Jazz Choreography Enterprises Inc., (JCE) gave the public a showcase filled with movement, music and storytelling. Choreography by Audra Bryant, Kenya Joy Gibson, Mary Lynne McAnally, Sharlane Conner, Bryan Menjivar, Bobby Morgan, Kristen Brooks Sandler, Guy Mannick, Julia Halpin, Svetlana Khoruzhina, Fatima Logan, Kyle Weiler, Alexis Robbins, Adrián Aguirre, Jeff Davis and Sekou McMiller, was performed for The New York Jazz Choreography Project, presented at the Salvatore Capezio Theater at Peridance. Works displayed kinetic and social elements of jazz dance demonstrating vernacular, classical and contemporary street idioms.
McAnally’s reminiscence of legend Bob Fosse in “Hats Off To Fosse,” brings about classical broadway jazz, with dancers posing on black chairs mimicking his famed isolated wrist and hand motifs. Weiler’s, “Sweet Tooth,” was a quintessential depiction of jazz at its earliest stages. Choreography included ‘Patting Juba’ gestures, rapid footwork, dynamic level changes and playful rhetoric showing buck, wing and jig traits. On the contrary, Morgan’s contemporary jazz work “Dress,” included aspects of popping and waving, that flowed in and out of sharp hits of the elbows and knees. Though Morgan’s combination of music and choreographic theme made pinpointing aesthetics of jazz difficult, still the work was captivating and complemented the score’s instrumental layers.
“She’s in Line,” by Gibson brought a vigorous female presence to the stage. Tribal drum beats and house sounds were led by leaps and robust arm patterns. The work exhibited both independence (with a soloist beginning and ending the piece) and unity (with dancers traveling throughout space, projecting long lines and lifted chests). Robbins, contemporary work “Please Be Kind I’m A Mess,” seemed to be a mesh of life’s uncomfortable dealings and deadpan humor. The use of suspenders served as a costume and prop, as dancers manipulated straps like strings of a marionette doll. Purposeful unsteadiness of balance and shrugged shoulders played fully to this pitiful sense of self satire.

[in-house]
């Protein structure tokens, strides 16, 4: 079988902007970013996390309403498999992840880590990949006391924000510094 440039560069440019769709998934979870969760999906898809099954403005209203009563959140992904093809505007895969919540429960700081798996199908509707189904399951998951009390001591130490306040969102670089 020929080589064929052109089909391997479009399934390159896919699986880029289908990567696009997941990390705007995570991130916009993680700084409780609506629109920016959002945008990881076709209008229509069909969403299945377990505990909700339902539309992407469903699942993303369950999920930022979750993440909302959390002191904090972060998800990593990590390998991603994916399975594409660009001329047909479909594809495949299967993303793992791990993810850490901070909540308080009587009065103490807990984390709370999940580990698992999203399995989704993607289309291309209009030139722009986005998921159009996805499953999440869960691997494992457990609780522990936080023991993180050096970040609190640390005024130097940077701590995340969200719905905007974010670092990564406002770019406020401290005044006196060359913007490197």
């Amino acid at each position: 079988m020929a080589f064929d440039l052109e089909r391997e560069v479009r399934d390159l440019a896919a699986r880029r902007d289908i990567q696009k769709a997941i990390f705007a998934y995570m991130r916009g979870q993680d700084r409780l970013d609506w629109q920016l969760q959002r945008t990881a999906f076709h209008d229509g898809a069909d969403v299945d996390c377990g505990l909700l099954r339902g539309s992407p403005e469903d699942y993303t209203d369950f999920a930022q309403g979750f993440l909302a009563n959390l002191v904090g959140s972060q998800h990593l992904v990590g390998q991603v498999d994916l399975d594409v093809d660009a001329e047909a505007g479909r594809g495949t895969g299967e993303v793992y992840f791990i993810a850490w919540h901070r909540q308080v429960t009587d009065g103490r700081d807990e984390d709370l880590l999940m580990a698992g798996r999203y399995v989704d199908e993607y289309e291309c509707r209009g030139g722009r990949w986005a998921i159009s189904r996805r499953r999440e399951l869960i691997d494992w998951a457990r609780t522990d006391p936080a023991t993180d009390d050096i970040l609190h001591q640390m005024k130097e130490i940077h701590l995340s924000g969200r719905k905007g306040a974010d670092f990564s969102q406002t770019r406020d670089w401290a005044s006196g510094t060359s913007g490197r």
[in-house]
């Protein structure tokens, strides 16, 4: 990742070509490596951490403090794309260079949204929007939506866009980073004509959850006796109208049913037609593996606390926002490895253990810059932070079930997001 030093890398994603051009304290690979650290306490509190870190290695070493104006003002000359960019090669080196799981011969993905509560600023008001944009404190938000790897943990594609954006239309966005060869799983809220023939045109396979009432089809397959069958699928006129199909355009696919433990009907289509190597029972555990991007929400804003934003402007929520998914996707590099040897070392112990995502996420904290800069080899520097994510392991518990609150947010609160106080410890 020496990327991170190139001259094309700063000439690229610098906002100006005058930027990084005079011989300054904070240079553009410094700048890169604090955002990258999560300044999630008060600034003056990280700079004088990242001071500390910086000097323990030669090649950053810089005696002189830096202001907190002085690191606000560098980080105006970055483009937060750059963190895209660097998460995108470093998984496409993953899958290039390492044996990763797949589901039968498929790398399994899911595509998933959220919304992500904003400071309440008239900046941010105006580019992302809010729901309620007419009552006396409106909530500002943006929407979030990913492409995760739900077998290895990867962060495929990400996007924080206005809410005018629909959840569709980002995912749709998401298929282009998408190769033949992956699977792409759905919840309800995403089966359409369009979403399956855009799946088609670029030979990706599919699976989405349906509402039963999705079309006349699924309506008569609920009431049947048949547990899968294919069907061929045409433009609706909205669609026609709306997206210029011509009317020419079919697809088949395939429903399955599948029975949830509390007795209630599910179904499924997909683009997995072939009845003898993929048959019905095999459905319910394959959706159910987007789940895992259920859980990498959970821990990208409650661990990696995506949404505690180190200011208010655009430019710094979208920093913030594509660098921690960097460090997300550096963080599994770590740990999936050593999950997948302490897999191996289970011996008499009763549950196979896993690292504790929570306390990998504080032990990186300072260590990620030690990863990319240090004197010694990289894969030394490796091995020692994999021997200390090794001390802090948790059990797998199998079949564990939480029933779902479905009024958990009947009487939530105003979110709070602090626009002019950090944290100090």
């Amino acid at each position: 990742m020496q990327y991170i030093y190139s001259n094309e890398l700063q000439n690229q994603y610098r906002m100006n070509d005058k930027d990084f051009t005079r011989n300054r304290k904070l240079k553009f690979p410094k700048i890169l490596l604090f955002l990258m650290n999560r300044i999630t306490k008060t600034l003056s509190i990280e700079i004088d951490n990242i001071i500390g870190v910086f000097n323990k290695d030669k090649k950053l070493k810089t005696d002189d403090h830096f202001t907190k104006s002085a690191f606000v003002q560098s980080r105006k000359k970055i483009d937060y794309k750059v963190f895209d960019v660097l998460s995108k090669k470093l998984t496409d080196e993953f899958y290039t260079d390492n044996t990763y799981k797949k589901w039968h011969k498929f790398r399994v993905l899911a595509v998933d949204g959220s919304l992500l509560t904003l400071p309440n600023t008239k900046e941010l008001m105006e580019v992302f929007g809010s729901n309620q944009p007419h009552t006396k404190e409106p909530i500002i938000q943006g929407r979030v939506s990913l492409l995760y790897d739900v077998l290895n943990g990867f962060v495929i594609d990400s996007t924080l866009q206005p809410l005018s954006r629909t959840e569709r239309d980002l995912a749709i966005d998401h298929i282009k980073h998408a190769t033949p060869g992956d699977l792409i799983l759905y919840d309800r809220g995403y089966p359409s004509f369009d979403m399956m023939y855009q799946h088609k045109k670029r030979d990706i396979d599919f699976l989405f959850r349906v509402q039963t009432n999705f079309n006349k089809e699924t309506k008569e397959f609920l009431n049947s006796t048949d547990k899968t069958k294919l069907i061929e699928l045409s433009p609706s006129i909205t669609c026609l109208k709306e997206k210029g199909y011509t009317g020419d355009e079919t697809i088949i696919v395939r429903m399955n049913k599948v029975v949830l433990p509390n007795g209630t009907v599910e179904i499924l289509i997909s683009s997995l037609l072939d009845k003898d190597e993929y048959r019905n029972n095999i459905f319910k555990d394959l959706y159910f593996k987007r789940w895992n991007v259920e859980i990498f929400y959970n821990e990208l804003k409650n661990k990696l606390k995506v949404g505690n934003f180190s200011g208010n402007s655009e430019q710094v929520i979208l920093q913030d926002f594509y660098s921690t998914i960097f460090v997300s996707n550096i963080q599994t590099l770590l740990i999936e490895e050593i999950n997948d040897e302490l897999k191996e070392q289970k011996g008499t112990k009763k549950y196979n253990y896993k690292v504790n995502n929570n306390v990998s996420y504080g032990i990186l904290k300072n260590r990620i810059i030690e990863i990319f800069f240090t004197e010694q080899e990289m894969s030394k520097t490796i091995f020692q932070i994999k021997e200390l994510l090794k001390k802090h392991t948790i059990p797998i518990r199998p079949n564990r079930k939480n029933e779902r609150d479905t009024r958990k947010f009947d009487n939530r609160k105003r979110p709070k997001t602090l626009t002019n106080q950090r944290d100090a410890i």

“Path To Golden City,” by Logan, had a southern and blues charm. Dancers embodied the lyrics using fluid motion, fanning of the hands and heavy flow with limbs toward the ground. Logan’s work amplified the stage with a sense of spiritual fulfillment and soul-searching. Meanwhile, “Swift Impulse,” by Aguirre carries a cool and serene energy even during its climactic moments. There was a vast use of space, periods of stillness, yet outbursts of leaps and turns to the pre-recorded sounds of a scatting vocalist and trumpet duo.
Theatrical piece “Dancing Around the Subject,” by Sandler and Mannick, was a playful and flirtatious trio performance of cat and mouse with schoolhouse characters. The dancers timing was cohesive and their chemistry radiated the stage in moments of exaggerated expression, quirky gesture s and in your face silliness. “Something Wicked…,” by Davis, had a well-crafted storyline. The theatrical work with painted faces, props and sounds of thunder, contributed to the gothic carnival like setting. Nina Simone, ‘I Put A Spell On You,’ plays as the once frightened protagonist, dressed in pink, dances in trance. Unravelling out of a large green scarf, she begins to reveal a dark energy. Her appearance (now in a gold dress) and effort change, demonstrated a more confident presence. Davis’ choreographic direction and presentation of dancers delivered an alluring performance.
McMiller’s, “Palladium: the Chase,” was an exhilarating duet with influential Afro-Caribbean roots, performed to the sounds of Latin big band arrangements. The duos movement included isolated torsos, complex lifts, quick footwork and sustained arm poses, ending the show with a high-powered finished.
The New York Jazz Choreography Project included a spectrum of jazz dance styles. Some brought a nostalgic presence with the classics while others infused various styles to form theatrical and contemporary works. Choreographers shared clean, well-rehearsed compositions filled with theatrics, strength, technique, and abstract anecdotes. Jazz dance, conceived of personal expression and response, makes it a form that is freeing and open to interpretation, a detail quite familiar in the diversity of JCE’s jazz dance showcase.
Photo: Jan La Salle